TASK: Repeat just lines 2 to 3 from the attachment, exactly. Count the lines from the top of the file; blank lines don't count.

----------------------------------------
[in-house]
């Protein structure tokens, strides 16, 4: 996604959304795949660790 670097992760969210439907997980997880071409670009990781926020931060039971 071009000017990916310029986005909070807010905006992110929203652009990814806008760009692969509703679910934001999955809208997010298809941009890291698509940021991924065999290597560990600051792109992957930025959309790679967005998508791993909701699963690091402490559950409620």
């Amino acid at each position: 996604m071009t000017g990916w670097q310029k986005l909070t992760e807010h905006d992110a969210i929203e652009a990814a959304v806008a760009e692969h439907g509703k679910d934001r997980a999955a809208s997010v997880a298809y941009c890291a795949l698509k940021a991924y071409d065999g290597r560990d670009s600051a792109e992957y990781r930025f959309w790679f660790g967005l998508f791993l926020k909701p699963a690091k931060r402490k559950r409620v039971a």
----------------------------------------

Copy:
């Protein structure tokens, strides 16, 4: 996604959304795949660790 670097992760969210439907997980997880071409670009990781926020931060039971 071009000017990916310029986005909070807010905006992110929203652009990814806008760009692969509703679910934001999955809208997010298809941009890291698509940021991924065999290597560990600051792109992957930025959309790679967005998508791993909701699963690091402490559950409620």
């Amino acid at each position: 996604m071009t000017g990916w670097q310029k986005l909070t992760e807010h905006d992110a969210i929203e652009a990814a959304v806008a760009e692969h439907g509703k679910d934001r997980a999955a809208s997010v997880a298809y941009c890291a795949l698509k940021a991924y071409d065999g290597r560990d670009s600051a792109e992957y990781r930025f959309w790679f660790g967005l998508f791993l926020k909701p699963a690091k931060r402490k559950r409620v039971a």